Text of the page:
On War #53

Fifth Generation Warfare?

By William S. Lind

Despite the fact that the framework of the Four Generations of Modern War is relatively new, first appearing in print in 1989, some observers are now talking about a Fifth Generation. Some see the Fifth Generation as a product of new technologies, such as nanotechnology. Others define it as the state’s struggle to maintain its monopoly on war and social organization in the face of Fourth Generation challengers. One correspondent defined it as terrorist acts done by one group in such a manner that they are blamed on another, something traditionally known as “pseudo-operations.”

These ideas are all valuable, and if people try to think beyond or outside the framework of the Four Generations, that is probably a good thing. An intellectual framework must remain open or it descends into an ideology, something poisonous per se (as Russell Kirk wrote, conservatism is the negation of ideology). At the same time, I have to say that these attempts to announce a Fifth Generation seem to go a generation too far.

One reason for the confusion may be a misapprehension of what “generation” means. In the context of the Four Generations of Modern War, “generation” is shorthand for a dialectically qualitative shift. As the originator of the framework, I adopted the word “generation” because I was speaking to and writing for Marines, and “dialectically qualitative shift” has more syllables than the Marine mind can readily grasp (think of the Emperor Joseph II’s response when he first heard Mozart’s music: “Too many notes.”). Most Marines vaguely remember that Hegel pitched for the Yankees in the late 1940’s.

As that old German would be quick to tell us, dialectically qualitative shifts occur very seldom. In my view, there were only three in the field of warfare since the modern era began with the Peace of Westphalia; the Fourth marks the end of the modern period.

One simple test for whether or not something constitutes a generational shift is that, absent a vast disparity in size, an army from a previous generation cannot beat a force from the new generation. The Second Generation French Army of 1940 could not defeat the Third Generation Wehrmacht, even thought the French had more tanks and better tanks than the Germans. The reason I do not think the wars of the French Revolution and Napoleon mark a generational shift is that Wellington consistently beat the French, and the British Army he led remained very much an 18th century army.

While attempts to think beyond the Four Generations should generally be welcomed, there are some shoals to avoid. One is technological determinism, the false notion that war’s outcome is usually determined by superiority in equipment. Martin van Creveld’s book Technology and War makes a strong case that technology is seldom the determining factor.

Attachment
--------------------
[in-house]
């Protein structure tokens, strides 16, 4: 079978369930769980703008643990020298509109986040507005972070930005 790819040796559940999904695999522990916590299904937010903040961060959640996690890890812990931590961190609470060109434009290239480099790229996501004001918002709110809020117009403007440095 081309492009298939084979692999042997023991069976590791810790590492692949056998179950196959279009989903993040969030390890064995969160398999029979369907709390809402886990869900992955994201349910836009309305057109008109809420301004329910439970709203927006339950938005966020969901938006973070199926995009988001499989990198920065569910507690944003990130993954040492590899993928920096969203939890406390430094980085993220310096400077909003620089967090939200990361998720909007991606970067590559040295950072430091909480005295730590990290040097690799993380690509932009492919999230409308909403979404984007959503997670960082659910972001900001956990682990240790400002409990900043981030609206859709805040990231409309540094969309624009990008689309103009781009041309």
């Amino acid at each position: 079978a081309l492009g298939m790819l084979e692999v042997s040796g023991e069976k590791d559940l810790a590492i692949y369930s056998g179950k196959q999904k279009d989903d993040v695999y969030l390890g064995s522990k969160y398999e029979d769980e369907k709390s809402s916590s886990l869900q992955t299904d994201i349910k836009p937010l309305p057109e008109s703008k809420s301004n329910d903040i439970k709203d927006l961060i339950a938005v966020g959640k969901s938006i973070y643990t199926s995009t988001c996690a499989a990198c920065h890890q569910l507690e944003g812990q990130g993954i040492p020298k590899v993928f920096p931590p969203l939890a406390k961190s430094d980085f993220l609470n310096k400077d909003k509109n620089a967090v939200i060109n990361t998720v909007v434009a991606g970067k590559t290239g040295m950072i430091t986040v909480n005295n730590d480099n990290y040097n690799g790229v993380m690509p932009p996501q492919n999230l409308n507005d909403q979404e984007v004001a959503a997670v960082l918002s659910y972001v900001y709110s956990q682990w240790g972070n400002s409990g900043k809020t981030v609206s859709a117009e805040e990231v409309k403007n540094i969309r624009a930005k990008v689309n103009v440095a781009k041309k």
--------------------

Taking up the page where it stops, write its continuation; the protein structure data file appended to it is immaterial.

A related danger is technological hucksterism: coming up with Madison Avenue slogans to sell new weapons programs by claiming that they fundamentally change warfare. This kind of carnival sideshow act lies at the heart of the so-called “Revolution in Military Affairs,” and it dominates all discussions of national defense in Washington. Every contractor who hopes to get his snout in the trough claims that his widget “revolutionizes” war. As the framework of the Four Generations spreads, you can be sure that the Merchants of Death will claim that whatever they are trying to sell is an absolute necessity for Fourth (or Fifth) Generation war. It will all be poppycock.

From what I have seen thus far, honest attempts to discover a Fifth Generation suggest that their authors have not fully grasped the vast change embodied in the Fourth Generation. The loss of the state’s monopoly, not only on war but also on social organization and first loyalties, alters everything. We are only in the earliest stages of trying to understand what the Fourth Generation means in full and how it will alter – or, in too many cases, end – our lives.

Attempting to visualize a Fifth Generation from where we are now is like trying to see the outlines of the Middle Ages from the vantage point of the late Roman Empire. There is no telescope that can reach so far. We can see the barbarians on the march. In America and in Europe, we already find them inside the limes and within the legions. But what follows the chaos they bring in their wake, only the gods on Mount Olympus can see. It may be worth remembering that the last time this happened, the gods themselves died.

William S. Lind is Director for the Center for Cultural Conservatism
Free Congress Foundation

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